SESSION FIVE: RUCHIR JOSHI/ELEVEN MILES

Saturday 28 March, 20:00-23:00, ICA 

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UK premiere of restored classic Indian essay film

Film: Eleven Miles (Egaro Mile), Ruchir Joshi, India, 1991, DCP, English and Bengali with English subtitles, 160 minutes, UK premiere

The screening will be introduced by the filmmaker Ruchir Joshi.

With the support of CHASE Doctoral Training Partnership, Goethe-Institut London, and Arsenal Institute for Film and Video Art (Berlin).

Ruchir Joshi’s Eleven Miles, here presented in a newly restored version, is a classic example of the essay form as not just a way of thinking about or representing the world, but as a mode of existence in which life and art become one, in the same creative gesture. Part-journal, part-road movie, part-anthropological investigation, the film is a self-reflexive account of Joshi’s persistent attempts to make a study of a group of Bauls (Bengal’s traditional wandering musicians), whose artistic practice mixes life and performance, spirituality and the mundane, social comment and desire, eternity and the modern, in ways that make them resistant, elusive and endlessly fascinating subjects for Joshi’s camera-eye.Eleven Miles took three years to make, according to the artist, although it was originally intended to be a relatively straightforward documentary short, recording the preparation and performance of a group of Baul performers in concert. ‘There was no way to airbrush away our presence (Joshi later wrote) and how that changed the situations we went to shoot; the form of the film arrived at a first-person diary recounting all our confusions and missteps, all the absurdity and conflict that the filming both witnessed and created. The subjectivity embedded in the final film didn’t come about by intellectual/cerebral planning but neither was it an accident – it was something that grew from repeated, stumbling but conscious efforts at an honest engagement with a group of people living in a very different reality from ours; a group that was nevertheless very conscious of audio-visual technology and the world beyond Bengal in which the products of the technology found play.’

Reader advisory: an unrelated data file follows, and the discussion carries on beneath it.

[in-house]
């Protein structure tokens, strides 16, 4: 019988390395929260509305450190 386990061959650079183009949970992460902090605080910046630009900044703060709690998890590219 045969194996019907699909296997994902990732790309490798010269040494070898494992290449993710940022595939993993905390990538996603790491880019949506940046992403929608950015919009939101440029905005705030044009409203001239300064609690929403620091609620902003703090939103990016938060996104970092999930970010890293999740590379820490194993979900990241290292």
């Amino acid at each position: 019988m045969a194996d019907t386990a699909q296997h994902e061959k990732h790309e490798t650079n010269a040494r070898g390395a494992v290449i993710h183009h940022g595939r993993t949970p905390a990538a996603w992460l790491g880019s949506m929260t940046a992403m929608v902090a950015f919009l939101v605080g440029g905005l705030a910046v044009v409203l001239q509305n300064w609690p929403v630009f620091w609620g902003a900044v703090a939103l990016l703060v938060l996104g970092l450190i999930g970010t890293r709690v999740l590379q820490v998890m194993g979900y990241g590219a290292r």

SESSION FOUR: TORRES/LISTORTI

Saturday 28 March, 18:00-19:30, ICA 

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UK premieres of found footage works by Leandro Listorti and John Torres

Films: We Still Have to Close Our Eyes, John Torres, Philippines, 2019, DCP, English, 13 minutes, UK premiere

The Endless Film (La película infinita), Leandro Listorti, Argentina, 2018, DCP, Spanish with English subtitles, 53 minutes, UK premiere

The screening will be introduced by Matthew Barrington and Catherine Grant, Essay Film Festival.

With the support of the CHASE Doctoral Training Partnership.

A found footage short, We Still Have to Close Our Eyes is the latest film by celebrated Filipino filmmaker John Torres. Constructed from B-roll and unused footage from the sets of a number of recent film productions from the Philippines, including works by celebrated directors Lav Diaz and Erik Matti. Torres interweaves this repurposed material into a sci-fi narrative exploring the controlling presence of police and government through social media and applications.